Workplace Bullies Can Stress You Out and Leave You Sick
If you are the target of workplace harassment and bullying, it’s likely that you are also experiencing a high degree of workplace stress. Have you thought about the effects of workplace stress on your body? It may be time you do–before the bully’s behavior begins to affect your health.
Chronic or long-term stress, the kind you experience when you are dealing with workplace harassment and bullying, can damage your health. Consider this:
• You become more susceptible to depression, diabetes, heart disease, obesity, ulcers and possibly cancer. These diseases are more likely to occur in a person who is experiencing chronic stress, because the individual’s “fight or flight” response is always turned on. In this response, certain hormones are released, giving the body a burst of strength and energy. Over a period of time, the continuous release of these hormones and your physical reactions to them wear away at your body.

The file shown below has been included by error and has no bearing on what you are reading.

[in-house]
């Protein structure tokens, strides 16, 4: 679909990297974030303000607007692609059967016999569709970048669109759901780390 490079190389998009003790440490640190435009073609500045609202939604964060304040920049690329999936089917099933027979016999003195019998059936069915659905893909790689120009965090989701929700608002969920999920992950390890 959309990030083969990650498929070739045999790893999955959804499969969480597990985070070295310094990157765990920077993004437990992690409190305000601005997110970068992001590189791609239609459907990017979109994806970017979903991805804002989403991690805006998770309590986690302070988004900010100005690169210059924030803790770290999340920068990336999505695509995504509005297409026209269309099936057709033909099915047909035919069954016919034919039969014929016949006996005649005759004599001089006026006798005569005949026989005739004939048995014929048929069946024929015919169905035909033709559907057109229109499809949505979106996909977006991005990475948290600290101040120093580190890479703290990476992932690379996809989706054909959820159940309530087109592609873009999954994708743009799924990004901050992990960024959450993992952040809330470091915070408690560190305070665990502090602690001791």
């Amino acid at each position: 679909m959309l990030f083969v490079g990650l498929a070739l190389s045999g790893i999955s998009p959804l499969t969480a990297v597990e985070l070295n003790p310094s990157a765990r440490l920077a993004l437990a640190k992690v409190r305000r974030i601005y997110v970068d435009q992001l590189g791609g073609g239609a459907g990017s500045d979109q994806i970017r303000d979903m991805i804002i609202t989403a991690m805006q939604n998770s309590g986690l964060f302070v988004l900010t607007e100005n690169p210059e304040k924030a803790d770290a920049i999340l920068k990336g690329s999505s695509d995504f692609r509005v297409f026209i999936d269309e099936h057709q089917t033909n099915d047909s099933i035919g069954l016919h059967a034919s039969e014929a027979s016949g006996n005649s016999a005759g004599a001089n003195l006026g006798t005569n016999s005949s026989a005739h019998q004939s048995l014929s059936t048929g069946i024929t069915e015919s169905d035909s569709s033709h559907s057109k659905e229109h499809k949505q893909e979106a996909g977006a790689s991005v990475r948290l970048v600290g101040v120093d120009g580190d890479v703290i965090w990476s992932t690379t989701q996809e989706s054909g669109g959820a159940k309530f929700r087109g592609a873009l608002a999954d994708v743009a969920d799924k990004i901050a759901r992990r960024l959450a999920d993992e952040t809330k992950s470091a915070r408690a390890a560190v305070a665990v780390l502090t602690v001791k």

As an example, consider your reaction if a person swerves into your lane as you’re driving 70 miles an hour down an expressway. For a moment your attention is riveted on avoiding the accident. You slow quickly to allow the driver to enter your lane ahead of you; for a few minutes, your heart races. You might even break into a cold sweat. Once the danger is over and after a few minutes pass, however, your heartbeat returns to normal and you relax again.
But think about how you’d feel if you were avoiding a near-accident every few minutes. Your body doesn’t have time to recover. That’s exactly what happens when you are dealing with a workplace bully. Never knowing when the bully will attack, your body is in a state of constant readiness, your “fight or flight” reactions are activated, and your body is experiencing continuous wear and tear.
In addition to the diseases mentioned, reactions to long term stress can cause:
• Premature aging–which is evident in appearance and frailty–and diminished resistance to osteoporosis, arthritis and type 2 diabetes
• Chronic depression
• Impaired ability to recover from serious illness
To prevent the stress of workplace harassment and bullying from taking a toll on your health, maybe it’s time to take stock of your situation. Be realistic about it. Is it something you can change? If not, how can you deal with it? Your first consideration is you. You need to take care of yourself and protect your physical and mental health from ongoing workplace stress. Don’t wait until it’s too late.
Valerie Cade, Founder
Bully Free at Work